The Unpredictability of Being Human

by Linni Ingemundsen

When I was a child and someone asked me what I wanted to be when I grew up I said that I was going to be an author. There was just no doubt in my mind whatsoever. Of course, I still ended up following a lot of different routes, goals and plans that were not related to writing at all. I have changed jobs and addresses more times than I can count and today I find it extremely comforting that after all this time one of my earliest premonitions came true.

After years of not writing I somehow found my way back to it and in 2014 I decided to do an MA Creative Writing Course at Oxford Brookes University. It wasn’t really my intention to write YA fiction, it just sort of happened. My writing style is pretty conversational, which I feel works well with a young voice and during my time at Brookes I ended up writing in a teenage voice quite often. During the course you get the chance to get your work viewed by one of their creative writing fellows, which in my case was Steven Hall. I remember having a deadline to submit my work by noon the next day. I also remember that I had nothing and I was starting to panic. Just a little.  

And this was when The Unpredictability of Being Human first came to be. Right after I accidentally burned a bag of popcorn. It started as a short story called You, Me and God Himself, (now the first chapter of the book). I was very nervous about bringing this piece to class, because I was way out of my comfort zone. A part of me was thinking, What the hell are you doing? You are writing about God and popcorn! At the same time the writing had seemed so effortless and the story had just come together so naturally so there was also a part of me that was thinking that maybe, just maybe this will work.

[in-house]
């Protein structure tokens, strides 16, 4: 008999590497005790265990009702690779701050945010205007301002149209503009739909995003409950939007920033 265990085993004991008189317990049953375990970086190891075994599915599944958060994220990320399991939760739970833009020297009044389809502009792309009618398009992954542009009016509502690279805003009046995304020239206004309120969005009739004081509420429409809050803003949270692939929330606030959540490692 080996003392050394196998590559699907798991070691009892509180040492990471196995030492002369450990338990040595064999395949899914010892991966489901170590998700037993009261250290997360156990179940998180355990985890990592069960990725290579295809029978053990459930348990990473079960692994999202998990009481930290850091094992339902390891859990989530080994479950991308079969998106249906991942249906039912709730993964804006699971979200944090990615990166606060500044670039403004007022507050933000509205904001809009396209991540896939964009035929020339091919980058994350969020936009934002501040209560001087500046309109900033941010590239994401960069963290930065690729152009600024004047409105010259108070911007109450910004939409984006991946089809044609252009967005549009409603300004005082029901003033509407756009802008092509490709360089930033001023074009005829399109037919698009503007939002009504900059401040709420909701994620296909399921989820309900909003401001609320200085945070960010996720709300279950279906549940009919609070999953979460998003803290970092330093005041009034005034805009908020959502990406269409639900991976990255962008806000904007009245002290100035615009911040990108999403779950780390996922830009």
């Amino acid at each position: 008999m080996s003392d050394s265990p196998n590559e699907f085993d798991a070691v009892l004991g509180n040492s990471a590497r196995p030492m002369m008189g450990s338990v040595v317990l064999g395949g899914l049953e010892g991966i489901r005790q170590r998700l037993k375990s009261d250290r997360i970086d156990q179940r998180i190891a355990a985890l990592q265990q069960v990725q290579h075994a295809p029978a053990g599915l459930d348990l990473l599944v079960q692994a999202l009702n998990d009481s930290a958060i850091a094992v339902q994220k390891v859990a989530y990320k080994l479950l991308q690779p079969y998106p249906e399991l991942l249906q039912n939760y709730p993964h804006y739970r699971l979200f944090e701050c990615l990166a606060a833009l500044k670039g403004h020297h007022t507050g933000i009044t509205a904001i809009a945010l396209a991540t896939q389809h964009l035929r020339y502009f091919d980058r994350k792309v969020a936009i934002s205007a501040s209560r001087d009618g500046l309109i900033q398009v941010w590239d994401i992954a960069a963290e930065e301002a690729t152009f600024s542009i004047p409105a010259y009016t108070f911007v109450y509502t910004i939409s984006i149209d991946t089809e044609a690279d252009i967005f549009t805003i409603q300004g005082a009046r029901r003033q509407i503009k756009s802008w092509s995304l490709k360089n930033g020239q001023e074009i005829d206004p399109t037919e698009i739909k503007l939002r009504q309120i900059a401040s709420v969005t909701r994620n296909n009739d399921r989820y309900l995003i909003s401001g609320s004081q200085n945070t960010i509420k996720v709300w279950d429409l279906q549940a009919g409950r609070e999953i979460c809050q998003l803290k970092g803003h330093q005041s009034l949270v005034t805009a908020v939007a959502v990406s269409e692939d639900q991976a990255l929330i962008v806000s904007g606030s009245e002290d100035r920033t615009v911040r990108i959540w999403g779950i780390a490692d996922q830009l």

And I suppose something did work, because by the end of the class my coursemates and tutors had convinced me that I should try and turn it into a novel. I remember Steven Hall saying, “Take two weeks and write as much as you can. If it doesn’t work out all you have lost is two weeks of your life.” Then he told me to keep doing exactly what I was doing. And I did.

The story is set in a small Norwegian town filled with humour, pain and a whole lot of nothingness. Fourteen year old Malin describes the ups and downs of life and adolescence while watching family drama play out and buried secrets unfold. Malin’s characterization came rather spontaneously as I started writing the first few lines and she ended up becoming quite a special character. She is naive yet honest, straightforward and genuine and she plays by the rules. I loved getting to know Malin as I wrote the story and to be able to view the world through her eyes. And now that I know burning a bag of popcorn can be the start of such a magical journey I will make sure to mess up more often.

The content in this guest blog is by Linni Ingemundsen, and the views expressed do not necessarily represent the FCBG.

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